The seven dhatus are the tissue structures of the body, which are constantly being built up and broken down.
– Plasma (Rasa)
– Blood (Rakta)
– Muscle (Mamsa)
– Fat (Meda)
– Bone (Asthi)
– Bone marrow and nerve( Majja)
– Reproductive fluid (Shukra)
Malas are the various waste products produced during the normal metabolic processes. The three primary malas being Purisa (faeces), Mutra (urine) and Sweda (sweat). Ayurveda clearly states that only a balanced condition of doshas, dhatus, and malas is arogya (good health or disease-free condition) and their imbalance is the cause of ill health.
The Indriyas are the five senses (sight, smell, taste, hearing, touch). Each one should be capable of identifying its respective objects clearly and correctly. Each of the senses should be used properly – neither too little, nor excessively, nor in an inappropriate manner.
The Manas, or mind, should be balanced, calm and satisfied.
The Atma, or soul, is that which is separate from the physical body, yet responsible for its actions. It stresses the importance of each individual recognizing right from wrong, and acting upon that at the proper time. It can also include introspection, seeking and understanding that each person ultimately seeks.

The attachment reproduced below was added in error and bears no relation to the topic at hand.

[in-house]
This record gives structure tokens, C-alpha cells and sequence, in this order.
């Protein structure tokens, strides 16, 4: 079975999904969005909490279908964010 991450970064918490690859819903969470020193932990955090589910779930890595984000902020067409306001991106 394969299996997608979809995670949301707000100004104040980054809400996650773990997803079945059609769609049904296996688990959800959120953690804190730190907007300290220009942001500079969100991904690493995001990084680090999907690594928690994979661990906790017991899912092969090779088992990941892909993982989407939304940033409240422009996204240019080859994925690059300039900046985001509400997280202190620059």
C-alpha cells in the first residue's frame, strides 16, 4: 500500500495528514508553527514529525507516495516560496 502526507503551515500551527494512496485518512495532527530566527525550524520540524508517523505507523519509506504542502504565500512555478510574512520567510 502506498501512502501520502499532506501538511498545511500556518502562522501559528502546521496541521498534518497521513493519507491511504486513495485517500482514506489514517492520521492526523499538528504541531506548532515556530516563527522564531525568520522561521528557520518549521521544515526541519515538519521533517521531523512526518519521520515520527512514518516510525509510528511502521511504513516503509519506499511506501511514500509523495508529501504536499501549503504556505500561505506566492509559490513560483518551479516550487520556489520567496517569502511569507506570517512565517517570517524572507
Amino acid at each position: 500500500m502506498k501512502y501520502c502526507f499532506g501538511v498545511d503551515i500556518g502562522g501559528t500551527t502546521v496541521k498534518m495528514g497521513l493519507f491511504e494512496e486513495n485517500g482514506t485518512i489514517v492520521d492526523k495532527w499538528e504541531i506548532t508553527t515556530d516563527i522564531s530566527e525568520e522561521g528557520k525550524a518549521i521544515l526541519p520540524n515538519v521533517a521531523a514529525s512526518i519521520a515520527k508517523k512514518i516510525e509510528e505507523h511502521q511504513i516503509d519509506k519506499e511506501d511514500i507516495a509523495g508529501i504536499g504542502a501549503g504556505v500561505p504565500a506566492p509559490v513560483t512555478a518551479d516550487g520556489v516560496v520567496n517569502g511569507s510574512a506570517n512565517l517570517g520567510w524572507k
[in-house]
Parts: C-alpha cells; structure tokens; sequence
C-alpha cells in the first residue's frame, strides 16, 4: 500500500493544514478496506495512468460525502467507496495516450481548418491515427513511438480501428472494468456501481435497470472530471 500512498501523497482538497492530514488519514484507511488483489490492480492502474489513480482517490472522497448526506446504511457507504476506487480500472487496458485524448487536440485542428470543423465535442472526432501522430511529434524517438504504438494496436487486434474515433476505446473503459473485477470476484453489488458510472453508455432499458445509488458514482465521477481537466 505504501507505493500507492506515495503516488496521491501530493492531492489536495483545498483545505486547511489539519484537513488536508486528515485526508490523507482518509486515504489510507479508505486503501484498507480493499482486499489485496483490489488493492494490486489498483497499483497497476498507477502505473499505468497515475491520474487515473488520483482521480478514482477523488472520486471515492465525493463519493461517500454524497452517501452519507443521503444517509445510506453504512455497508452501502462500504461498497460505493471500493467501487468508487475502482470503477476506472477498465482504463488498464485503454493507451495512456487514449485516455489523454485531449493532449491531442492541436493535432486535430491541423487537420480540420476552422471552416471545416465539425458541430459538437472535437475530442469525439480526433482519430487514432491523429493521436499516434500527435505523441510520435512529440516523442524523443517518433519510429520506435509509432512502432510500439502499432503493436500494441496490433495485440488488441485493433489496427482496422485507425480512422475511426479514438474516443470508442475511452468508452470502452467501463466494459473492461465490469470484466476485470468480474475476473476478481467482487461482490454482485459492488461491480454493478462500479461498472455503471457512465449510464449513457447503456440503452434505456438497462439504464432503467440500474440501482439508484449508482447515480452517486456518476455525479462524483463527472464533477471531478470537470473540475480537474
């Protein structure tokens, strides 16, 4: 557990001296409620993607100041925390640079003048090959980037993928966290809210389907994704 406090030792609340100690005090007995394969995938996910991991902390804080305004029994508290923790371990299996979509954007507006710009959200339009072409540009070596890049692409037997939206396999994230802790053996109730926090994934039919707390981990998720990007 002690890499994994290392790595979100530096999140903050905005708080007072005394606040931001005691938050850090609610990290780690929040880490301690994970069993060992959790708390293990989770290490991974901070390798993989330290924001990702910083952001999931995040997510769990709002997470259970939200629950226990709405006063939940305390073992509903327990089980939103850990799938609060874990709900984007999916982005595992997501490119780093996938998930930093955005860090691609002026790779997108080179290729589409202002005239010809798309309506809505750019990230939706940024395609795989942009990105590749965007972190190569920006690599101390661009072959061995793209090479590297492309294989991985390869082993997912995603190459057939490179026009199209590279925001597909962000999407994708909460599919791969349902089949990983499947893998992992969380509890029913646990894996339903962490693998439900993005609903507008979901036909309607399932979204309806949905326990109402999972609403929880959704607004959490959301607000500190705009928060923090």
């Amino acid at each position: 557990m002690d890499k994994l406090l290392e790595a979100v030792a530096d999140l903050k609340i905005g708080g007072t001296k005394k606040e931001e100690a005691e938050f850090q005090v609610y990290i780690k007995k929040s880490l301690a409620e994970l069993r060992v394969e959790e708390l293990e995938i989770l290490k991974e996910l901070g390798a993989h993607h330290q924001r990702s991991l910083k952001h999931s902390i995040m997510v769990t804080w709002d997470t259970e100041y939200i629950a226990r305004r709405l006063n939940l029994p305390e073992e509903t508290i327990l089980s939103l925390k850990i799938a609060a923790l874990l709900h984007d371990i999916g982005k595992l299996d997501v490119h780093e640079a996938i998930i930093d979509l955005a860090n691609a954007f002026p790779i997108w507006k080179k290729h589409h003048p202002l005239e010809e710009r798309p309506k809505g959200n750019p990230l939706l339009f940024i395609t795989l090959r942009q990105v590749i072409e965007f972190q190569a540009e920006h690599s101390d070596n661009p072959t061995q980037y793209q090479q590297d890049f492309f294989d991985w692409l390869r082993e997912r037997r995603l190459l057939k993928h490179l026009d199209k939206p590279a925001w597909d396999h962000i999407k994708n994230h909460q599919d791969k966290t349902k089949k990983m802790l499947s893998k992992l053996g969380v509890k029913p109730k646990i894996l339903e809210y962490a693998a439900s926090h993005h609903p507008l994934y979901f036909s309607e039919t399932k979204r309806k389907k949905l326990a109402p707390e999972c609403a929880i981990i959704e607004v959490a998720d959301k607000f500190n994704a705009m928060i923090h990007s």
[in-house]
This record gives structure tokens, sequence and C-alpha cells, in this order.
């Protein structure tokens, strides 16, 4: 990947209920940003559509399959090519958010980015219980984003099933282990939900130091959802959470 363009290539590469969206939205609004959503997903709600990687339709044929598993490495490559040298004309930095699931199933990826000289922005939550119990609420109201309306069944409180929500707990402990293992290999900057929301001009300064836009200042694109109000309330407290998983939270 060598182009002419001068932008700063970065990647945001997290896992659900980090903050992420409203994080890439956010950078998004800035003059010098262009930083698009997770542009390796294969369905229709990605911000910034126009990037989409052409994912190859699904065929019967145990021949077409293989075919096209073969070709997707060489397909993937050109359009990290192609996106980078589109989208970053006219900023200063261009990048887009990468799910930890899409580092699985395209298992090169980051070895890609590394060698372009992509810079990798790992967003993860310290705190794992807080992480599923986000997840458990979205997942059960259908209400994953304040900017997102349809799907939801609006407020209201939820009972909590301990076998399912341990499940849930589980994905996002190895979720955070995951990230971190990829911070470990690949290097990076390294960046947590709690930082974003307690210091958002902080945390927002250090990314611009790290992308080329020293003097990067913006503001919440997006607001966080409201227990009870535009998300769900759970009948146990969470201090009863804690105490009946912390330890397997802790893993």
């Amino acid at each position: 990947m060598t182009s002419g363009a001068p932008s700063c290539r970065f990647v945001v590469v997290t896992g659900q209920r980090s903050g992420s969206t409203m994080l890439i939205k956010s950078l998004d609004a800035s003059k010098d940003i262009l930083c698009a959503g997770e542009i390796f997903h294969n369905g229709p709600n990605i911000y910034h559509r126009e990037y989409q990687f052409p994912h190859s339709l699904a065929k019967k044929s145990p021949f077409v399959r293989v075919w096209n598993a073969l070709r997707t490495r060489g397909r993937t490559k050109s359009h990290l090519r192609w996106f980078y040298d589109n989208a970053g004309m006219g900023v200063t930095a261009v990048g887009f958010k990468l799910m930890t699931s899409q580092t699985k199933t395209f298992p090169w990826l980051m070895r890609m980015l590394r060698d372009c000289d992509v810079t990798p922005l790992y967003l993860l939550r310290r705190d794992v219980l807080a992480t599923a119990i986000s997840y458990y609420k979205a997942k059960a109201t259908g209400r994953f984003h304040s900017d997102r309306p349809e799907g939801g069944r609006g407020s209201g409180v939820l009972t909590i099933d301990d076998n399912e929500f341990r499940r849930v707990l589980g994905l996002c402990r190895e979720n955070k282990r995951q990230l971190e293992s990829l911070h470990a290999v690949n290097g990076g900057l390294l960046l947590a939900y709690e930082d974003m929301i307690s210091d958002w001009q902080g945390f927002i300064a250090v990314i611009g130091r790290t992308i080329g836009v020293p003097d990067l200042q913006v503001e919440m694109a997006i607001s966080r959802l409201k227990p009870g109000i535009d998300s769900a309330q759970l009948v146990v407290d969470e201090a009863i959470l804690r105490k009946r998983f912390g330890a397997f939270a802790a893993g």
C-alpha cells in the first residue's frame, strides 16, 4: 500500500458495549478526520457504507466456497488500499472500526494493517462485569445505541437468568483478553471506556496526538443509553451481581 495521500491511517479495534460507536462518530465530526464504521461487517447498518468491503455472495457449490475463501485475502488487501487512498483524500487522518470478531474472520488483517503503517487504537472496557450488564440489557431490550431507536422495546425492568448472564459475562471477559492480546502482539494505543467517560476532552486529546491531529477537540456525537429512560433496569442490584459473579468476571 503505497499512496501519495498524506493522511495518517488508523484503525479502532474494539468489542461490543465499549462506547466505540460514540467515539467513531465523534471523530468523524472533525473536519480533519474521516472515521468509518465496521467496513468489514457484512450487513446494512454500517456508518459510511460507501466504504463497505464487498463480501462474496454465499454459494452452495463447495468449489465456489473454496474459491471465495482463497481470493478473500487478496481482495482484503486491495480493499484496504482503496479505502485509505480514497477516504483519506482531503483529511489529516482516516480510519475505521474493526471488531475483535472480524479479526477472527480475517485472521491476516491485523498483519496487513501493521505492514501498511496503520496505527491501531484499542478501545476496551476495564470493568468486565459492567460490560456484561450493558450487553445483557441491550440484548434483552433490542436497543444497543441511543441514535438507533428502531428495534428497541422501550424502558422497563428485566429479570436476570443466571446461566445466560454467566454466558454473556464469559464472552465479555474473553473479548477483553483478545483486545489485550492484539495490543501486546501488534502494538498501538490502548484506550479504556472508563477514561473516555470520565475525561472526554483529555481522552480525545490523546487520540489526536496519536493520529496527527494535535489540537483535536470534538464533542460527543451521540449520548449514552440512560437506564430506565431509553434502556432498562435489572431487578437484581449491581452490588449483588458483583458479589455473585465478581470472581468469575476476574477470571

During the course of each day, we are all faced with situations old and new, which may take us away from feeling ‘centered’. A nice simple practice that I would like to share with all is …
Sit for a few moments even in the midst of turbulence and bring your focus to your natural breath and observe it for a few moments (your eyes can stay open). Next, focus inside your chest and feel ‘yourself’ inside of you. It will gently bring a shift into your awareness and reflect upon your nervous system. The mind will begin to develop calmness as you enter into your center of being. Decisions made from one’s center are connected to the Highest Truth. This is a practice to be practiced daily. The more it is practiced, the easier it becomes to stay in balance. Balance is a constant effort. However, when one is balanced, there is no effort in being.